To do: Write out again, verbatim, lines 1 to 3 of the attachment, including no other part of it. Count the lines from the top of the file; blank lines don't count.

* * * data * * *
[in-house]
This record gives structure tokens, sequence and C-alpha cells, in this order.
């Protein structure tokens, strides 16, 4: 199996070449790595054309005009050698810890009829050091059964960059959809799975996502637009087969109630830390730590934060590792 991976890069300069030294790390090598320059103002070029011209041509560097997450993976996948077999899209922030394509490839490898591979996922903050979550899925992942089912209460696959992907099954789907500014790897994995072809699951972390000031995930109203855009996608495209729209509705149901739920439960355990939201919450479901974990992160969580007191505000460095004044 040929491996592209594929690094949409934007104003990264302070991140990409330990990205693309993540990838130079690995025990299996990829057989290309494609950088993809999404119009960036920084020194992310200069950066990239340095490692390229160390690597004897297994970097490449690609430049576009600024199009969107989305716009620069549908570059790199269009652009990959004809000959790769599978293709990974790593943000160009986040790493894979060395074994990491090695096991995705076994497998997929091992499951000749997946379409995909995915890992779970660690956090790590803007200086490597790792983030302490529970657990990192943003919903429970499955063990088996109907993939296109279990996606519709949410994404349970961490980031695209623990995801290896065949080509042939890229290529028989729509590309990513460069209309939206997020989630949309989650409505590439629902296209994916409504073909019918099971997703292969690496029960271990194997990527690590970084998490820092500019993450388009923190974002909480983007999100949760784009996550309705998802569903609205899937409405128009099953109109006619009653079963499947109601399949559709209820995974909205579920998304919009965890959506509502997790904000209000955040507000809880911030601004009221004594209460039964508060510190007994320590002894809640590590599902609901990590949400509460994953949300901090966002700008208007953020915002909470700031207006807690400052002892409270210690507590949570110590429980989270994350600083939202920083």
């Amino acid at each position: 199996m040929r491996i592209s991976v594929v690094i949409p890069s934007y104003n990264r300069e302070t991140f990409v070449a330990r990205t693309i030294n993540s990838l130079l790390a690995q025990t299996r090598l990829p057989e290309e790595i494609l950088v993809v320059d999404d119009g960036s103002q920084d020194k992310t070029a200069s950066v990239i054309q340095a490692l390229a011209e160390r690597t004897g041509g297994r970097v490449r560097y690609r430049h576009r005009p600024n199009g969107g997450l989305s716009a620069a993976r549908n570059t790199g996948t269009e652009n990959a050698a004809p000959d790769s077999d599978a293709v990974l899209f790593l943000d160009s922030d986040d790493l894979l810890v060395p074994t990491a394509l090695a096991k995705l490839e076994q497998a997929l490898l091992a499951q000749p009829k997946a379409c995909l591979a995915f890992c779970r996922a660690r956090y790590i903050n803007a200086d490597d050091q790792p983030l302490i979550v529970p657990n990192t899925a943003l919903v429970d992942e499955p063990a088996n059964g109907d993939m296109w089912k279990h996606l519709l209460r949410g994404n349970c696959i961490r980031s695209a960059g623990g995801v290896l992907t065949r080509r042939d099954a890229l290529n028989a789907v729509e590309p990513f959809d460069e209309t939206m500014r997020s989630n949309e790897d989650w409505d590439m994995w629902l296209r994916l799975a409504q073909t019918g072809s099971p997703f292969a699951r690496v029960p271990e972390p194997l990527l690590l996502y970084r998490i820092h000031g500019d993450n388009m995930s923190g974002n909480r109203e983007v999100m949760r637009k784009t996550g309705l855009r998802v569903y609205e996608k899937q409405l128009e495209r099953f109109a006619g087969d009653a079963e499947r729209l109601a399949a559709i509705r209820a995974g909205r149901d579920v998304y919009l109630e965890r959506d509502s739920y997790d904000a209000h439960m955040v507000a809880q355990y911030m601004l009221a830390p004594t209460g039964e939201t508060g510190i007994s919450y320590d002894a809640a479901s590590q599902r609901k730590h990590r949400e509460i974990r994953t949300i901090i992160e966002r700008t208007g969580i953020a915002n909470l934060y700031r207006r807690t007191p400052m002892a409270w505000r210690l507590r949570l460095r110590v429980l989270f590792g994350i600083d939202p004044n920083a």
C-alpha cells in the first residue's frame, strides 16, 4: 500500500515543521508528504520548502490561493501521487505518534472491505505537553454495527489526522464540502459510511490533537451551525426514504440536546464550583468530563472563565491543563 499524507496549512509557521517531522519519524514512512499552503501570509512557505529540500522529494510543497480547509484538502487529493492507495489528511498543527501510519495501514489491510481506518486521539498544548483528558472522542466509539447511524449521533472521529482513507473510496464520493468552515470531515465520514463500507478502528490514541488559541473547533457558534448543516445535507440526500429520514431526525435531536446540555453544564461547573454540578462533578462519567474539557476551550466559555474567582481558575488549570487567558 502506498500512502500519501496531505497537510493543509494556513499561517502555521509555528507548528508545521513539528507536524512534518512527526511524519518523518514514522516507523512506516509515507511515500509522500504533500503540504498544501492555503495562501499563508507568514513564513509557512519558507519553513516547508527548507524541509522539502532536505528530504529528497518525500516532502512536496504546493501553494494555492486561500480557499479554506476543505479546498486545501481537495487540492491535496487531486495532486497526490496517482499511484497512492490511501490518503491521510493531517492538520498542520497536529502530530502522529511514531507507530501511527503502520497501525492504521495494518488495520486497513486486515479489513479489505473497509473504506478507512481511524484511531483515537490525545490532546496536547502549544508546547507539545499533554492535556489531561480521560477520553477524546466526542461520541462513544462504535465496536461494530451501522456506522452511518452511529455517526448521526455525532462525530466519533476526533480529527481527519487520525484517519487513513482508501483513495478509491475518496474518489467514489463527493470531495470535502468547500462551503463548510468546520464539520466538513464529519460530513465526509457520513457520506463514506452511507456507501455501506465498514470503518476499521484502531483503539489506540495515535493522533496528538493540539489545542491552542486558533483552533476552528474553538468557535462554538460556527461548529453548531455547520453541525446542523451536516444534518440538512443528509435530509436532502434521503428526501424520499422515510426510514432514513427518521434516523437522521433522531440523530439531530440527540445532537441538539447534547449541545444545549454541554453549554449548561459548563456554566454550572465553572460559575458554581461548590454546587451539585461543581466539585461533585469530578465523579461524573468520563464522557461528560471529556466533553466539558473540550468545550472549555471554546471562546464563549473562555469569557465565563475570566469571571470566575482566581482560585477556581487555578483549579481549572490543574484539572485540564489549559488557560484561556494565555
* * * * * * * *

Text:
[in-house]
This record gives structure tokens, sequence and C-alpha cells, in this order.
């Protein structure tokens, strides 16, 4: 199996070449790595054309005009050698810890009829050091059964960059959809799975996502637009087969109630830390730590934060590792 991976890069300069030294790390090598320059103002070029011209041509560097997450993976996948077999899209922030394509490839490898591979996922903050979550899925992942089912209460696959992907099954789907500014790897994995072809699951972390000031995930109203855009996608495209729209509705149901739920439960355990939201919450479901974990992160969580007191505000460095004044 040929491996592209594929690094949409934007104003990264302070991140990409330990990205693309993540990838130079690995025990299996990829057989290309494609950088993809999404119009960036920084020194992310200069950066990239340095490692390229160390690597004897297994970097490449690609430049576009600024199009969107989305716009620069549908570059790199269009652009990959004809000959790769599978293709990974790593943000160009986040790493894979060395074994990491090695096991995705076994497998997929091992499951000749997946379409995909995915890992779970660690956090790590803007200086490597790792983030302490529970657990990192943003919903429970499955063990088996109907993939296109279990996606519709949410994404349970961490980031695209623990995801290896065949080509042939890229290529028989729509590309990513460069209309939206997020989630949309989650409505590439629902296209994916409504073909019918099971997703292969690496029960271990194997990527690590970084998490820092500019993450388009923190974002909480983007999100949760784009996550309705998802569903609205899937409405128009099953109109006619009653079963499947109601399949559709209820995974909205579920998304919009965890959506509502997790904000209000955040507000809880911030601004009221004594209460039964508060510190007994320590002894809640590590599902609901990590949400509460994953949300901090966002700008208007953020915002909470700031207006807690400052002892409270210690507590949570110590429980989270994350600083939202920083």